2. Alissa,
    Thank you for sharing this with us. It is beautifully written and celebrates a life worth celebrating. Praying for you today.

  3. You can’t say things more accurately than a child can. We can testify that if he knew you’d said “my father was good, and he was good despite growing up in a home without a father” he would have cried and laughed (simultaneously) with gratefulness and happiness.
    But you knew that.

  4. Alissa, thank you very much for using your writing talent to share this important part of yourself and your story with us. This is very moving, and very articulate, and very valuable. Thanks.

  5. Wish I could have met your father. So encouraged to pass on to my children an inheritance with lasting effects as he did. Grateful for your willingness to share. Susan

  6. My earthly father , too, taught me all the unseen and truly meaningful parts of life. My heavenly Abba, Father, teaches us as a daddy would, and I am hanging on His every word, His every WORD!!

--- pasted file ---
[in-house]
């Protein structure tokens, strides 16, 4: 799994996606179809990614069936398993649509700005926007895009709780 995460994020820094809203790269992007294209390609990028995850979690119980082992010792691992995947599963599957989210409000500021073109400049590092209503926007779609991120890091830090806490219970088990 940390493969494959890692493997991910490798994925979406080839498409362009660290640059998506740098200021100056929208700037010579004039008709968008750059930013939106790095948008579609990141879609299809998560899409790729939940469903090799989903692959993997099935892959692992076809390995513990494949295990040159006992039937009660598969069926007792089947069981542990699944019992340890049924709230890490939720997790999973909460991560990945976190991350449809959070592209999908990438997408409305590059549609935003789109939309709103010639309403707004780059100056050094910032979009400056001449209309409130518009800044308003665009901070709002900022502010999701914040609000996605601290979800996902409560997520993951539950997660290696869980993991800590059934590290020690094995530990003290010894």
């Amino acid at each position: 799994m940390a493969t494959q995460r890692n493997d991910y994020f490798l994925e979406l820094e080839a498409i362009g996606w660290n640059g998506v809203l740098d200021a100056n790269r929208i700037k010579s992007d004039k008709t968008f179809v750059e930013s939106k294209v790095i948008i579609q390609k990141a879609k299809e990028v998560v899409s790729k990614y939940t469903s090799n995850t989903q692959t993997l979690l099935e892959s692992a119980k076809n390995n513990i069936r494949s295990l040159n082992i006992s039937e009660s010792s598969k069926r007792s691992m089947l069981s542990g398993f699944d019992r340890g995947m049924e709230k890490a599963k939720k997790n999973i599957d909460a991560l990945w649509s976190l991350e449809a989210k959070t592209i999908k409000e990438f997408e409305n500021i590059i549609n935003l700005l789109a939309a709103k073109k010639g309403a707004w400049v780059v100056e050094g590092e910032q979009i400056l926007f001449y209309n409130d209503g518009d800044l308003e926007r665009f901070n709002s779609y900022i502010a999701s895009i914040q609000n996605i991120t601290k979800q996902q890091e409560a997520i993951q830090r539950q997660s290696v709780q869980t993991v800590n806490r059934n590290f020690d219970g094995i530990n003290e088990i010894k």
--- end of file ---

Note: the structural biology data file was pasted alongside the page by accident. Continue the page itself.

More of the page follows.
thankful for your child’s perspective, Alissa, don’t loose it, it will get you through this earthly place until you are with your dad and Father in your true home you are designed for.

  7. The best thing about this well written article is that none of it is contrived or embellished.

    Steve was and is all of that.

    RIP Steve, we will meet again.

  8. Our dear Alissa,
    I cried through your whole article. I (and We in the Rennells clan) still miss your Dad so much. We loved how he loved you, us, and everybody, and how passionate he was about everything that is important in life.Like Christ, he poured his life out for your family with his strong work ethic. Last year when our three got married, I told your mom how Steve would have loved those weddings, the spouses God had sent, and seeing prayers answered for each of them, and especially seeing you in Sarah’s wedding after all the years you and she were a “dynamic duo”. I am sure he is cheering you and all of us on with “Way to Go!” and is very proud of you.

  9. wonderful.

    i still remember watching you [from a distance] live through this week before your wedding with so much grace and strength from your Heavenly Father. and He continues to uphold you through each bittersweet year and anniversary. thank you for taking the time to share this. it prompts so much gratitude in my own heart for my dad and his love for us.

    God bless you, friend~*.